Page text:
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Jethro Tull - Songs From The Wood CD (album) cover


Jethro Tull


Prog Folk

4.18 | 1306 ratings

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Symphonic Team
5 stars "Songs from the Wood" is the last of the 70s Jethro Tull albums for me to hear so I was hoping for something very special. Admittedly I knew of the album's reputation from reading many reviews and overall it was receiving rave reviews so this is how I approached the album; with some high expectations. The only way was up for JT after that failed rock opera the previous year.

The moment it cranked into the opening tracks I was startled at the intricate progressive folk soundscape generated. It is a killer track and features all that makes Tull so unique; flute, nasal vocals, technical guitar and keyboard finesse. This is followed by another gem 'Jack- In-The-Green' with Anderson playing everything, such a tour de force performance from the master. 'Cup Of Wonder; is nothing special and slowed the pace somewhat but thankfully 'Hunting Girl' is an excellent return to form with highly unusual structure and folk pastoral passages.

'Ring Out, Solstice Bells' is another treasure with medieval atmospherics along with the acoustic and flute interplay on 'Velvet Green'. This track is so well executed musically it shines like a beacon on the album. The extended break is gloriously laced with flute, pipe, fractured time sigs and angular guitar; very progressive on every level.

I was now under the impression that I was listening to one of the Jethro Tull classics, but it wasn't until the next track that I was certain of it. 'The Whistler' is utterly brilliant, with such a melodic hook and beautiful lyrics that have an emotional edge; "Deep red are the sun-sets in mystical places, Black are the nights on summer-day sands, We'll find the speck of truth in each riddle, Hold the first grain of love in our hands." The flute work is masterful and caps this off as a jewel in Tull's catalogue.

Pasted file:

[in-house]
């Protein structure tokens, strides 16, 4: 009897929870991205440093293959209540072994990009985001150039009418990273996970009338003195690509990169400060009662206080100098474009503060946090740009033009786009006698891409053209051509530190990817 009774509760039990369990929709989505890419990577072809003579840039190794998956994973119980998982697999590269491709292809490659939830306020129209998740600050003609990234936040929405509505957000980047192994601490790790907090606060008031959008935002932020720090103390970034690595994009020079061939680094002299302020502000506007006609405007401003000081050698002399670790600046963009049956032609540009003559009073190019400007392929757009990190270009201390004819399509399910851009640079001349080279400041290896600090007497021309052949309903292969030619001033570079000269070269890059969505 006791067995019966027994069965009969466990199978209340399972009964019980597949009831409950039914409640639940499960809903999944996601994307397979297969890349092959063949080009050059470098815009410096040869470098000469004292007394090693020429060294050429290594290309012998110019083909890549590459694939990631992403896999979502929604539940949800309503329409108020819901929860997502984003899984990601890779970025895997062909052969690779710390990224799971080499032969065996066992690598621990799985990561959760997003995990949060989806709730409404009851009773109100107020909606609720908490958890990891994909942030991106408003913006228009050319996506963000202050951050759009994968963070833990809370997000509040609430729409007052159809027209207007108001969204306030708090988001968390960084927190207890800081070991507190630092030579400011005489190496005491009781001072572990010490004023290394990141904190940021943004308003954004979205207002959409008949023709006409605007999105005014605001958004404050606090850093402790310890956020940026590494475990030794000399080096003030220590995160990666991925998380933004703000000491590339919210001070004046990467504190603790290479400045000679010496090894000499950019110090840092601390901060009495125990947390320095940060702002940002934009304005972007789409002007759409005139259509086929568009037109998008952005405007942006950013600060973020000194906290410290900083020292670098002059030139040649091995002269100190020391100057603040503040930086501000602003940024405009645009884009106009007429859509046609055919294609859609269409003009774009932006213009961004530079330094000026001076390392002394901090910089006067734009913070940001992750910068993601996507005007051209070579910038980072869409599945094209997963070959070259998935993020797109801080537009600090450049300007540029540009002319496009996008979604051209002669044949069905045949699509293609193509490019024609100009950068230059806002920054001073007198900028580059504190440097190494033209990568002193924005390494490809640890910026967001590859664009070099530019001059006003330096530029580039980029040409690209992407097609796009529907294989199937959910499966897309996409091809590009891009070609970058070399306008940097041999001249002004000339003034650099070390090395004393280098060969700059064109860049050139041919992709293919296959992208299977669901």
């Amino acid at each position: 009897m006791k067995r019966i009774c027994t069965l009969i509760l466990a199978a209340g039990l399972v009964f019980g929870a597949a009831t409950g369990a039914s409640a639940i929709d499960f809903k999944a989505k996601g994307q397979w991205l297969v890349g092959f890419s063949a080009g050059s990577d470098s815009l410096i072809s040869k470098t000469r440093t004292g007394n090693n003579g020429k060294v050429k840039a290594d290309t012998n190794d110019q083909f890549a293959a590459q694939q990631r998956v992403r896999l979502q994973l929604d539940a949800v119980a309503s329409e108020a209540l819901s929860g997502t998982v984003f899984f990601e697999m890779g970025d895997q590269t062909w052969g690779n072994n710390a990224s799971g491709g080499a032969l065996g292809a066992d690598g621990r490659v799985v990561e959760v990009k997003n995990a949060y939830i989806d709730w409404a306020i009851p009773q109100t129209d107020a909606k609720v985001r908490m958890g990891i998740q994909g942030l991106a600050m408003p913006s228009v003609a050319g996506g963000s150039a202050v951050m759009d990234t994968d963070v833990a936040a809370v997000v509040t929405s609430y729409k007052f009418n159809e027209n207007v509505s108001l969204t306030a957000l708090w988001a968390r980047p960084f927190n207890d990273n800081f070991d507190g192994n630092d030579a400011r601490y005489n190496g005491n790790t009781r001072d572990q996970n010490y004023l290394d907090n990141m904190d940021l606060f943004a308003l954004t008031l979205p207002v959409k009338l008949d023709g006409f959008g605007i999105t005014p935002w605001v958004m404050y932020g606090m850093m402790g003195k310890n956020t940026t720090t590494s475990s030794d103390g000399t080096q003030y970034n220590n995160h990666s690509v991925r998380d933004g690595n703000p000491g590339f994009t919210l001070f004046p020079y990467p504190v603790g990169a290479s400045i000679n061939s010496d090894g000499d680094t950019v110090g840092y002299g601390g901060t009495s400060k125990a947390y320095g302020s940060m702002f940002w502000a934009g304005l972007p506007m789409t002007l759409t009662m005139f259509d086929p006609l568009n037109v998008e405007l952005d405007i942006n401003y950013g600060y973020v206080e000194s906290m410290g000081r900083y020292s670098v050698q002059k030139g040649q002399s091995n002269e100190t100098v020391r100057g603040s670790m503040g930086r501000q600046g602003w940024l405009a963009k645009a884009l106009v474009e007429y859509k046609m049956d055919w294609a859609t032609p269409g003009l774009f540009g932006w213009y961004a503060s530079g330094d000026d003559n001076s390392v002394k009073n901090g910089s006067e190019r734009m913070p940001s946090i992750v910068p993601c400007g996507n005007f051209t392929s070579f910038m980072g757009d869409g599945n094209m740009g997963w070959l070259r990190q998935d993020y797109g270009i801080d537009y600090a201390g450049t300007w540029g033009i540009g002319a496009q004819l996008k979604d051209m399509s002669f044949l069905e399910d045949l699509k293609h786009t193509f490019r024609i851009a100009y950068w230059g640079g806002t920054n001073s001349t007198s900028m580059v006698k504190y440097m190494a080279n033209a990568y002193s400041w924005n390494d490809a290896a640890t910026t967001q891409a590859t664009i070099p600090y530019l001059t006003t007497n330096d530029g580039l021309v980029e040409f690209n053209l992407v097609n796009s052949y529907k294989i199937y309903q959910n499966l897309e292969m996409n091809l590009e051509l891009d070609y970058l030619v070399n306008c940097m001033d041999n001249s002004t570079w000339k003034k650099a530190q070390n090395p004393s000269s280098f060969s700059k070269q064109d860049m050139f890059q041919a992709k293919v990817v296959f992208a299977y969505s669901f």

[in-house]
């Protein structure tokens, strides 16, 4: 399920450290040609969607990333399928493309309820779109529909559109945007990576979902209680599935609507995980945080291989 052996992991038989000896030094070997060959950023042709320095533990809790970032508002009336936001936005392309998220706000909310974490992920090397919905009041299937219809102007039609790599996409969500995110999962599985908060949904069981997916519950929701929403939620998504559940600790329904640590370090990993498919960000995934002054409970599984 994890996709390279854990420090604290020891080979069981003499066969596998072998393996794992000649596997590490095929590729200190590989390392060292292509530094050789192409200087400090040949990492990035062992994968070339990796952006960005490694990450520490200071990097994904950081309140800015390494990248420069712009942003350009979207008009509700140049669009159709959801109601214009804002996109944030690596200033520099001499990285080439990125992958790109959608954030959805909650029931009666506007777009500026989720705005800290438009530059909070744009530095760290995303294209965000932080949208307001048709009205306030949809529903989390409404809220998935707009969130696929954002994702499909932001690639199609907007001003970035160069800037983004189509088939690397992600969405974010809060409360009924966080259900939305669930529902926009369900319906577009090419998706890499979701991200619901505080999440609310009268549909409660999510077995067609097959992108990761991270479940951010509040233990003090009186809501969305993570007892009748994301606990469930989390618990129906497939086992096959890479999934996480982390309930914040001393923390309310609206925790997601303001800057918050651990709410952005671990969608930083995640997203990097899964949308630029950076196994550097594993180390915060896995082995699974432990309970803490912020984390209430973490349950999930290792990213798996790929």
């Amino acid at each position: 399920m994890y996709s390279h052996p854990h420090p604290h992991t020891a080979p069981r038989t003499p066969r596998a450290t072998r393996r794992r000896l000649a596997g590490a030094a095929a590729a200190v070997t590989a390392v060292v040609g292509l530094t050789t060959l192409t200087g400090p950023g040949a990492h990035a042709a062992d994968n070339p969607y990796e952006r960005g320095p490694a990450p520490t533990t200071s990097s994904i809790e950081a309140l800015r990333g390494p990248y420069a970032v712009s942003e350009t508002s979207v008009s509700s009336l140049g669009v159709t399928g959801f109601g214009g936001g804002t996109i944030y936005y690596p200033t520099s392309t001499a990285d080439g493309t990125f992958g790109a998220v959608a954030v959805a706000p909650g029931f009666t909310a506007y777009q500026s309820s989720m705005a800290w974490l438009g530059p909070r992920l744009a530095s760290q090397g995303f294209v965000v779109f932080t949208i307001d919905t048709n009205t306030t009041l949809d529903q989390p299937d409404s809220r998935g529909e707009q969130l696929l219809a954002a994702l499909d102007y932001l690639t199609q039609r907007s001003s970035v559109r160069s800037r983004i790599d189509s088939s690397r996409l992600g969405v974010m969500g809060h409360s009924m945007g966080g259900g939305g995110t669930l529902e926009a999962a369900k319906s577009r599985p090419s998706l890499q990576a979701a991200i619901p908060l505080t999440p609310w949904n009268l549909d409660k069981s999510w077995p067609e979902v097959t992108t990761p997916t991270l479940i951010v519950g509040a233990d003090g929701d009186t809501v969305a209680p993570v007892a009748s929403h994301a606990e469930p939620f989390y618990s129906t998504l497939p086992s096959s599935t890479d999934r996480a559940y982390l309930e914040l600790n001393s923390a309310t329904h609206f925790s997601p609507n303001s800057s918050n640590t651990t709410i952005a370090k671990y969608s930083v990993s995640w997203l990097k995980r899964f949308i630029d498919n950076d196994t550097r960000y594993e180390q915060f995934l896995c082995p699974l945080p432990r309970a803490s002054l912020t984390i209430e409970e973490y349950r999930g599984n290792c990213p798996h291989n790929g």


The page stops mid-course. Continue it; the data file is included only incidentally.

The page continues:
'Pibroch (Cap In Hand)' is blessed with a dynamic lead solo intro by Martin Barre. It locks into a slow pace but is never dull thanks to some scintillating flute and guitar interplay. It is a complex song with some extended instrumental breaks bookended by blues driven verses and emotional flute. One of the better longer Tull songs and the icing on the cake is the Barre lead break at the end. 'Fire At Midnight' concludes the album with more prog folk, the softer side of Anderson, and the lead break is well executed along with dreamy flute closing the album with a nice atmosphere.

Overall "Songs From The Wood" lives up to the hype and is one of the greatest Jethro Tull albums along with other masterpieces "Thick as a Brick" and "Aqualung". I would rate it as their third best followed closely by "Benefit" and "Minstrel in the Gallery" as the definitive top 5 must have Tull albums.

AtomicCrimsonRush | 5/5 |


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